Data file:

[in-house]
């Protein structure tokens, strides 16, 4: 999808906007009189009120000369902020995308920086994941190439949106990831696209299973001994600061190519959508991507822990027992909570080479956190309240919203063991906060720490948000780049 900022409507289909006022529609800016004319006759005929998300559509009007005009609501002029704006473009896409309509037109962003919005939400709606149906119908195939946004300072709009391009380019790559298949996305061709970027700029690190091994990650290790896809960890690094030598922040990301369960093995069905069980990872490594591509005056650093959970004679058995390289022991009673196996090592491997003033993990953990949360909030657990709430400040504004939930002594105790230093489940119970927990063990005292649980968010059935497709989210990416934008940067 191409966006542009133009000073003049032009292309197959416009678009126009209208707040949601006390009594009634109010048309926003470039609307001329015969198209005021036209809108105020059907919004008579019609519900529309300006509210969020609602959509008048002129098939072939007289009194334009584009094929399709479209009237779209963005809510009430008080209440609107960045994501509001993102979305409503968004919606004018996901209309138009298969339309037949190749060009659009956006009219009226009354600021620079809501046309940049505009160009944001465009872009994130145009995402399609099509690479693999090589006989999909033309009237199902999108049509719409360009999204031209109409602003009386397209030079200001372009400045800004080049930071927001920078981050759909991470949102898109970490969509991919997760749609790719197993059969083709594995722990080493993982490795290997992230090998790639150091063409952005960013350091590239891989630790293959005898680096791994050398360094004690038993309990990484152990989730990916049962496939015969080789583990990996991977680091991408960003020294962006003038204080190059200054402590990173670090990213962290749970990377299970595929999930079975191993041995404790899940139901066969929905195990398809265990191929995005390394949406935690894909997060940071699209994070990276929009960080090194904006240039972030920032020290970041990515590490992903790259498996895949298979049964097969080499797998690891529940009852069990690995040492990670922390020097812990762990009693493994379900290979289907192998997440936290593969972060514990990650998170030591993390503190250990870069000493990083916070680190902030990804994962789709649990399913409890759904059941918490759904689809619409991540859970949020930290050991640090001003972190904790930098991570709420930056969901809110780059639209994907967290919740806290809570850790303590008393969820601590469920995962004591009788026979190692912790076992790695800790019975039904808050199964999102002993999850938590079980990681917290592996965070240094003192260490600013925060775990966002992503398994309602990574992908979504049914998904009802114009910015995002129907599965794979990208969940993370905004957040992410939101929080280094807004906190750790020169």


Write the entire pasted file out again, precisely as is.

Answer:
[in-house]
């Protein structure tokens, strides 16, 4: 999808906007009189009120000369902020995308920086994941190439949106990831696209299973001994600061190519959508991507822990027992909570080479956190309240919203063991906060720490948000780049 900022409507289909006022529609800016004319006759005929998300559509009007005009609501002029704006473009896409309509037109962003919005939400709606149906119908195939946004300072709009391009380019790559298949996305061709970027700029690190091994990650290790896809960890690094030598922040990301369960093995069905069980990872490594591509005056650093959970004679058995390289022991009673196996090592491997003033993990953990949360909030657990709430400040504004939930002594105790230093489940119970927990063990005292649980968010059935497709989210990416934008940067 191409966006542009133009000073003049032009292309197959416009678009126009209208707040949601006390009594009634109010048309926003470039609307001329015969198209005021036209809108105020059907919004008579019609519900529309300006509210969020609602959509008048002129098939072939007289009194334009584009094929399709479209009237779209963005809510009430008080209440609107960045994501509001993102979305409503968004919606004018996901209309138009298969339309037949190749060009659009956006009219009226009354600021620079809501046309940049505009160009944001465009872009994130145009995402399609099509690479693999090589006989999909033309009237199902999108049509719409360009999204031209109409602003009386397209030079200001372009400045800004080049930071927001920078981050759909991470949102898109970490969509991919997760749609790719197993059969083709594995722990080493993982490795290997992230090998790639150091063409952005960013350091590239891989630790293959005898680096791994050398360094004690038993309990990484152990989730990916049962496939015969080789583990990996991977680091991408960003020294962006003038204080190059200054402590990173670090990213962290749970990377299970595929999930079975191993041995404790899940139901066969929905195990398809265990191929995005390394949406935690894909997060940071699209994070990276929009960080090194904006240039972030920032020290970041990515590490992903790259498996895949298979049964097969080499797998690891529940009852069990690995040492990670922390020097812990762990009693493994379900290979289907192998997440936290593969972060514990990650998170030591993390503190250990870069000493990083916070680190902030990804994962789709649990399913409890759904059941918490759904689809619409991540859970949020930290050991640090001003972190904790930098991570709420930056969901809110780059639209994907967290919740806290809570850790303590008393969820601590469920995962004591009788026979190692912790076992790695800790019975039904808050199964999102002993999850938590079980990681917290592996965070240094003192260490600013925060775990966002992503398994309602990574992908979504049914998904009802114009910015995002129907599965794979990208969940993370905004957040992410939101929080280094807004906190750790020169």